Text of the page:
During the recent years of controversy at the World Jewish Congress, much attention has been paid to the financial relationship between the organization’s president, Edgar Bronfman, and his professional lieutenants. Now, as cosmetics heir Ronald Lauder bids to take over Bronfman’s position, tax documents shed light on Lauder’s relationship with his lieutenants in the Jewish world.
According to recent tax forms, the Ronald S. Lauder Foundation made a 2005 payment of $50,000 to Malcolm Hoenlein, who is the professional head of the Conference of Presidents of Major American Jewish Organizations. Lauder was the chairman of the Presidents Conference from 2000 to 2002 and continues to be involved with the organization in his capacity as president of the Jewish National Fund. The service rendered by Hoenlein to Lauder’s foundation was “money management,” according to the tax forms.
Harold Tanner, who recently finished his two-year stint as chairman of the Presidents Conference, told the Forward that he knew about the payments. Tanner said the larger conference was not informed about the payments but declined to comment further.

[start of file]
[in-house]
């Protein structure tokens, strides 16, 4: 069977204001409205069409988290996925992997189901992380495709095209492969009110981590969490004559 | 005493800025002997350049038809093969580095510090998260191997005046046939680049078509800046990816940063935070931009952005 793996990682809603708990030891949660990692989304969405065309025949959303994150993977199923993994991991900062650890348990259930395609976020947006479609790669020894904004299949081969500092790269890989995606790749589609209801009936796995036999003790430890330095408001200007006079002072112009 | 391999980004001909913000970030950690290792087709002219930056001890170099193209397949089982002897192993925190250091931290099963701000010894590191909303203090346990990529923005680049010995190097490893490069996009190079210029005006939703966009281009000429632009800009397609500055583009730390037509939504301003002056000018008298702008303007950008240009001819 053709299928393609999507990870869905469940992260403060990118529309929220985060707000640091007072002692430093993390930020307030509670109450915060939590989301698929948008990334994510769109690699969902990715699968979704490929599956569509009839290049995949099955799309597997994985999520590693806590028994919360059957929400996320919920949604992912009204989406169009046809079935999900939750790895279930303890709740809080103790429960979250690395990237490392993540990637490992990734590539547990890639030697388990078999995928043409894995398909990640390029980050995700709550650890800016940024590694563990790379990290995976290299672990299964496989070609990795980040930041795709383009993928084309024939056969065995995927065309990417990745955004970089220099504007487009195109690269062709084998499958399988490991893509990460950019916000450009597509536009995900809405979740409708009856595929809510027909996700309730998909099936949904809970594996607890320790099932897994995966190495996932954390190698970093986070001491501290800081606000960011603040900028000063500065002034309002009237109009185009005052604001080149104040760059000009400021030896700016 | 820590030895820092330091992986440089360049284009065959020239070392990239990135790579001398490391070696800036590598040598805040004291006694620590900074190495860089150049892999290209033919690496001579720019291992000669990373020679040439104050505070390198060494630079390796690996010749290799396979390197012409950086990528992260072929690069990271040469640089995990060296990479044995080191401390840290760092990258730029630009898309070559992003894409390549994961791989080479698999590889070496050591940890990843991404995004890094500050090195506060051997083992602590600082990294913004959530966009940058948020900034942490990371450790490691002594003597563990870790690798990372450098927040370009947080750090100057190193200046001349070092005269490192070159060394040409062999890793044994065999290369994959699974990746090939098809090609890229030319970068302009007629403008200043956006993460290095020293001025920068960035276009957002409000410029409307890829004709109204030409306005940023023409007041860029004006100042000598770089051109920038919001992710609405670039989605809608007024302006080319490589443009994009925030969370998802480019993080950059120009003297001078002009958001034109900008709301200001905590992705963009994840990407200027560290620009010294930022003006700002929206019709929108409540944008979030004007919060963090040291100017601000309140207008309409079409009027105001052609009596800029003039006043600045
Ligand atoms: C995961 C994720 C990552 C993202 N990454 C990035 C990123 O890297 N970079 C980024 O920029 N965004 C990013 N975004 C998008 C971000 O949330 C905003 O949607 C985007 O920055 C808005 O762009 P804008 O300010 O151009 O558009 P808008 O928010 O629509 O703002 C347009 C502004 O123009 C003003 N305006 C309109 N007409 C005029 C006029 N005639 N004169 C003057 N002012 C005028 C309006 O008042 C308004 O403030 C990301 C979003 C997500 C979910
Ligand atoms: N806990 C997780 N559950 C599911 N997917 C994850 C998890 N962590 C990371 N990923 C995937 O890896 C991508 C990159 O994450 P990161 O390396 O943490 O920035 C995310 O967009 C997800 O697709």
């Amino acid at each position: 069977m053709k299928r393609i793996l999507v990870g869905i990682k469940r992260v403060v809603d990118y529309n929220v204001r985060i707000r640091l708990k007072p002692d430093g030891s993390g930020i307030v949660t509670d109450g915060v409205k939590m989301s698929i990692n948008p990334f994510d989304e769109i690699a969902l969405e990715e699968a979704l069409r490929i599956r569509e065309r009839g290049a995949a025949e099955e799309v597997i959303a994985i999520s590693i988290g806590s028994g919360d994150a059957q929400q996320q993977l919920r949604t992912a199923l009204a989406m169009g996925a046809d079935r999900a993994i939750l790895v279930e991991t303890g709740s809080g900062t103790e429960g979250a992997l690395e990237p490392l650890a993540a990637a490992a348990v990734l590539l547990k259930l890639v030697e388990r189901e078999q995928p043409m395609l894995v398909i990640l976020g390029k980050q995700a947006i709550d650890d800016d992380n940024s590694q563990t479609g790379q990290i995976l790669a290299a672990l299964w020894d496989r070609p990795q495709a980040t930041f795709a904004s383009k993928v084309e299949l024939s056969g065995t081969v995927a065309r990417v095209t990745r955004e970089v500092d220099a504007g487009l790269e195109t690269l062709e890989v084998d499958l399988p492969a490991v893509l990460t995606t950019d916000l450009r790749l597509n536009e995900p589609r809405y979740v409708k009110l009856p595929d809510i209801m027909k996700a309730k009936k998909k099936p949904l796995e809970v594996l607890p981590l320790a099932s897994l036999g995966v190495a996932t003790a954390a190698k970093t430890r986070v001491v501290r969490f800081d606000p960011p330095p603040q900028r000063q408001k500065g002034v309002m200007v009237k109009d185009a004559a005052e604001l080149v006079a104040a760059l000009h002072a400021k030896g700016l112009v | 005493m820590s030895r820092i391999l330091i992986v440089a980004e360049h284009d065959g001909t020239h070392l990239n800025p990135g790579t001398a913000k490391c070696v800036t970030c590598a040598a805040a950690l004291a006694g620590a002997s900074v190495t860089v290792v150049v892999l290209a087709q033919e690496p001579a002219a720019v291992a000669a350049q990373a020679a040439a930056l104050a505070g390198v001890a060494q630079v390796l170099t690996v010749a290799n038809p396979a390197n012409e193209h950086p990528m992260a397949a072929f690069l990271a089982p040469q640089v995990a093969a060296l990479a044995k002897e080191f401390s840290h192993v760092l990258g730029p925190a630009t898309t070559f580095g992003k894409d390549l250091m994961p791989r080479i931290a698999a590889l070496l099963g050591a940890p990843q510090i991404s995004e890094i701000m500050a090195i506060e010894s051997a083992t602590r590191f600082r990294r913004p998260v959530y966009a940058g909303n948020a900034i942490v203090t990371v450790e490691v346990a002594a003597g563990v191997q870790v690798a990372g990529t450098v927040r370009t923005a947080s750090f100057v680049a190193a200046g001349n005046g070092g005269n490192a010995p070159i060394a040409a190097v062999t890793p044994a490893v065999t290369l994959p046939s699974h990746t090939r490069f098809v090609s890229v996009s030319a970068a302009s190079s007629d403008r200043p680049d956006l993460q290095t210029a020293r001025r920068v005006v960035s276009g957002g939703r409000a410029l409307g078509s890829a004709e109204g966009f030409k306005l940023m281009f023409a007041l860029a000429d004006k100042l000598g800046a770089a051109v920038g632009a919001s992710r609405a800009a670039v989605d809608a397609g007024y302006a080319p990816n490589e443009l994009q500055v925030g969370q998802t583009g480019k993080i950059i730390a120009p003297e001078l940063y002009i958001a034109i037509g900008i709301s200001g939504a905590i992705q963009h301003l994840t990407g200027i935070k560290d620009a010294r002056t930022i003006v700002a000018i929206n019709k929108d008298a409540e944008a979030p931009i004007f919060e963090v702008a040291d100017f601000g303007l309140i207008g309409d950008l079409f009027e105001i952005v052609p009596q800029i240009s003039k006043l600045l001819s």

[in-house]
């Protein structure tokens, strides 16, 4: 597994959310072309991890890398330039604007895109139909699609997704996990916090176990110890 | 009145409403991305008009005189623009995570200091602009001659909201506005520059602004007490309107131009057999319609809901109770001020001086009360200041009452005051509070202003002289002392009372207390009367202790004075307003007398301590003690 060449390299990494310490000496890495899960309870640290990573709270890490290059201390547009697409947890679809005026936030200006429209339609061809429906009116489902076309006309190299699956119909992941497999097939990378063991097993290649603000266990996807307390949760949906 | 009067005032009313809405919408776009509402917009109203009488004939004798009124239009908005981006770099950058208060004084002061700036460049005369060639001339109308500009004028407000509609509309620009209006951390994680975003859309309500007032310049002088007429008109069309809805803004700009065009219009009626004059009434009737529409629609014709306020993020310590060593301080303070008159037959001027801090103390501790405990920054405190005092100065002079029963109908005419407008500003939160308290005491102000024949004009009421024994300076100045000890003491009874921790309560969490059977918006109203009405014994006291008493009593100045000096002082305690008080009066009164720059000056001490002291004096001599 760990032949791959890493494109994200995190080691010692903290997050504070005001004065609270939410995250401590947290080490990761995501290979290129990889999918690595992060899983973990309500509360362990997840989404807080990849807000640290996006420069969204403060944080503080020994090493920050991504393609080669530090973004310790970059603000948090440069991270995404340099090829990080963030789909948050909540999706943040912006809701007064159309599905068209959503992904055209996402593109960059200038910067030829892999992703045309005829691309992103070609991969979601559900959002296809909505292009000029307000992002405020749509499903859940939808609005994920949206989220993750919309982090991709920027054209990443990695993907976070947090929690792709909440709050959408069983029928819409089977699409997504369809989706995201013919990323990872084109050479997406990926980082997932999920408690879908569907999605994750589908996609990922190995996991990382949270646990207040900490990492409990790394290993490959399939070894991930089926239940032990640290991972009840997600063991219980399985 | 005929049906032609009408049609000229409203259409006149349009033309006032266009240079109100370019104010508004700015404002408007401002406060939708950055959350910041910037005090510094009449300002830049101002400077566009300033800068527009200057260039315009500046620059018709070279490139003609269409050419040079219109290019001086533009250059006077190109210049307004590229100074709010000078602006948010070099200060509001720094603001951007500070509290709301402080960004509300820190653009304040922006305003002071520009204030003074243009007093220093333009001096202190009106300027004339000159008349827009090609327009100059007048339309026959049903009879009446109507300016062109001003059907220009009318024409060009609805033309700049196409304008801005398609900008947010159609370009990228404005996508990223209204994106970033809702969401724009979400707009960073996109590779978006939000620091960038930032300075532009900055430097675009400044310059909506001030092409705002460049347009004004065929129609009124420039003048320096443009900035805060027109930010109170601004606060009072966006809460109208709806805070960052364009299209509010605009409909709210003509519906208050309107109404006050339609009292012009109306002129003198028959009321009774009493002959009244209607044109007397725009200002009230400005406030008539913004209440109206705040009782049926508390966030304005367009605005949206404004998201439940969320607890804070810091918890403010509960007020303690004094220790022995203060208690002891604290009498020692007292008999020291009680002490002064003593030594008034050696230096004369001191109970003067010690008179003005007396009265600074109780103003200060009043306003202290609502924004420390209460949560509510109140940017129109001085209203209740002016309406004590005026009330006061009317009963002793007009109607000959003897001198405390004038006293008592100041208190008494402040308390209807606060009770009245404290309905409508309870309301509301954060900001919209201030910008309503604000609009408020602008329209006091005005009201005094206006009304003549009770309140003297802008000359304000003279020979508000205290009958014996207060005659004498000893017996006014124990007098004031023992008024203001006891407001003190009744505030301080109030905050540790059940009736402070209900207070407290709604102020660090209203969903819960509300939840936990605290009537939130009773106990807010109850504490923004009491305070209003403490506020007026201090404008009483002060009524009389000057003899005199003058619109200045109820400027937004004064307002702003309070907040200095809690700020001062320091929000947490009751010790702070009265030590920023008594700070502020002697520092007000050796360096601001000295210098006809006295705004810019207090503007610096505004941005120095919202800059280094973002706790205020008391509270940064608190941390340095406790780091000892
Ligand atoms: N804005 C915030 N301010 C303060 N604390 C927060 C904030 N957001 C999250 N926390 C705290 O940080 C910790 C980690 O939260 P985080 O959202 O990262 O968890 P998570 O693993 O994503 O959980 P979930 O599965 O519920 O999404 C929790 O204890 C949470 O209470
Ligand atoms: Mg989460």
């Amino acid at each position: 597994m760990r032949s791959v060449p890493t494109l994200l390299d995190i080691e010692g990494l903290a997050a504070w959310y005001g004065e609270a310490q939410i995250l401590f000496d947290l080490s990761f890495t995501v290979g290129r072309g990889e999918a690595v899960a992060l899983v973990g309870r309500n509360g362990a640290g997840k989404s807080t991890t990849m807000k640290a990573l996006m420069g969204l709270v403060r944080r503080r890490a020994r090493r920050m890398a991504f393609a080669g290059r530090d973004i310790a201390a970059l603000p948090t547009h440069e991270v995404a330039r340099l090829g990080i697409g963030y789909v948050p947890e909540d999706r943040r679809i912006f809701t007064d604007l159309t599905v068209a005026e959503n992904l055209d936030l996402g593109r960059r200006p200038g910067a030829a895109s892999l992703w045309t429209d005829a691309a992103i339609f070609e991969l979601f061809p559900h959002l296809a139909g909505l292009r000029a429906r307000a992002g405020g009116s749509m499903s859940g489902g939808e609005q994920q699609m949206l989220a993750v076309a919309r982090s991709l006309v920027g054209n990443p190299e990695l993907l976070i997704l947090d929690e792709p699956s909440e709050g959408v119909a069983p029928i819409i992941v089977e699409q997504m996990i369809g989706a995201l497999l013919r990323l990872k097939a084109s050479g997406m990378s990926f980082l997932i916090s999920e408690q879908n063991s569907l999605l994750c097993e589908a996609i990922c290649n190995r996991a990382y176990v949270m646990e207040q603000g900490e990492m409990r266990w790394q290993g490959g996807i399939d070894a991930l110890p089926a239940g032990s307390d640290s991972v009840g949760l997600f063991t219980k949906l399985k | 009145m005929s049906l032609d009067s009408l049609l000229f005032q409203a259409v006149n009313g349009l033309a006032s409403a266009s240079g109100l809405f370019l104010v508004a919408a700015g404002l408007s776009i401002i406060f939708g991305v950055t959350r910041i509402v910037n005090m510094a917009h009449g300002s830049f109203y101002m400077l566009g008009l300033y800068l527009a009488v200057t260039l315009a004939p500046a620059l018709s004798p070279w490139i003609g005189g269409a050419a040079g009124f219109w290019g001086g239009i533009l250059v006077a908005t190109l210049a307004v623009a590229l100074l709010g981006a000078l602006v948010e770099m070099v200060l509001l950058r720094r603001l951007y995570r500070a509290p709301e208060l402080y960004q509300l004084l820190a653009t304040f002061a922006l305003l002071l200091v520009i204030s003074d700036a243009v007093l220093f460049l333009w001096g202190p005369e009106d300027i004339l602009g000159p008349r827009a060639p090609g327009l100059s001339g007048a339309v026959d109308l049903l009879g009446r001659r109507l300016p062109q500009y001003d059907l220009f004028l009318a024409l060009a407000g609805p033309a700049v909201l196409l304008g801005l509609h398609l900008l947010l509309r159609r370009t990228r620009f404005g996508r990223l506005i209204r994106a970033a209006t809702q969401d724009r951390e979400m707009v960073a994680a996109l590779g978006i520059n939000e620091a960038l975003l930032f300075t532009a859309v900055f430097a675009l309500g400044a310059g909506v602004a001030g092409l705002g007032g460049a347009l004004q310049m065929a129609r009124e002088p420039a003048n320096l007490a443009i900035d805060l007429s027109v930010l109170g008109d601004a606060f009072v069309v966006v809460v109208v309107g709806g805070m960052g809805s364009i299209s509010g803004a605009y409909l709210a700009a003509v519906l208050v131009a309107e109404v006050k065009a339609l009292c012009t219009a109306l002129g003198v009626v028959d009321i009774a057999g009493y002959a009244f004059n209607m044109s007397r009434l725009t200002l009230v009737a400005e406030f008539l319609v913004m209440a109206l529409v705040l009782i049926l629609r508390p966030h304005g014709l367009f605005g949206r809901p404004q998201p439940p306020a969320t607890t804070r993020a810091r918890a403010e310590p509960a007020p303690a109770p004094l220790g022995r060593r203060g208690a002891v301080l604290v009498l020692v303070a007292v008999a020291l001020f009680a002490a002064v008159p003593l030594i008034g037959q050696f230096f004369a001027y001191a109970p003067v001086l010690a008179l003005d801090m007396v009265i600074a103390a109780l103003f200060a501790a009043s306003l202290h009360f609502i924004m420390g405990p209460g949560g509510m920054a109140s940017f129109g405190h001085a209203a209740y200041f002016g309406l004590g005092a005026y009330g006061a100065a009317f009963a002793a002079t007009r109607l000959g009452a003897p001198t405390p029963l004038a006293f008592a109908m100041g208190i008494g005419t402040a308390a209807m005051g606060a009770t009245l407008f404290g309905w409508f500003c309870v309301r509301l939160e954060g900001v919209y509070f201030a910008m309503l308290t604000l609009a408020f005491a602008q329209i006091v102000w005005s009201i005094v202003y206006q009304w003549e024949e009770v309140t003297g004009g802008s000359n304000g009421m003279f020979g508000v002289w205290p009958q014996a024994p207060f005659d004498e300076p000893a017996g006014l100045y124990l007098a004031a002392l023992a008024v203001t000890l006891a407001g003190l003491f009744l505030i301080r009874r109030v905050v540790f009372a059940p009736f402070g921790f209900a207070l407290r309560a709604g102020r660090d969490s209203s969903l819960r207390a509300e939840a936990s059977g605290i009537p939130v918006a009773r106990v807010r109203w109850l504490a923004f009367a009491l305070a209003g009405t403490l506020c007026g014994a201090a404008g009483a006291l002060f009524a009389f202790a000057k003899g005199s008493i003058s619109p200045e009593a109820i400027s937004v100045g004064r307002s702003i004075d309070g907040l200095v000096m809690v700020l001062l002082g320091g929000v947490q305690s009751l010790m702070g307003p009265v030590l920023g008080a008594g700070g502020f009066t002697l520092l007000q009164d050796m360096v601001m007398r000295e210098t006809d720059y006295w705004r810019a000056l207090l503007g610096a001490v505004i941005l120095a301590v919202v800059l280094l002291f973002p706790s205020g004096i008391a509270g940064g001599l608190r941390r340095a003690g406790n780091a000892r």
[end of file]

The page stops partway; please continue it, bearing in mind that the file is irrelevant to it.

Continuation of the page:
Lauder’s spokesman did not return calls for comment.
Hoenlein said that the $50,000 was for work he did in reorganizing the foundation’s finances, which was a “special effort that required extensive involvement on our part.” It was understood, Hoenlein added, that he would give the money to charity, though he declined to say where he directed the money. According to the tax documents, other members of the board of Lauder’s foundation have not been given similar payments in recent years.
The payment from Lauder’s foundation is not the first reason that the Presidents Conference has drawn attention during the controversies at the WJC during the past year. In April, a letter was leaked to the press that reflected poorly on the current management of the WJC. Some members of the press received the letter from the fax machine at the Presidents Conference.
At the time, Hoenlein told the Forward that he had looked into the matter and learned that a person who had nothing to do with his organization had been in the office for a meeting and asked to send the letter from the conference fax machine.
“I’m not finished looking into it,” Hoenlein said. “It’s not an organizational leader — it was a person attending a meeting on our floor.”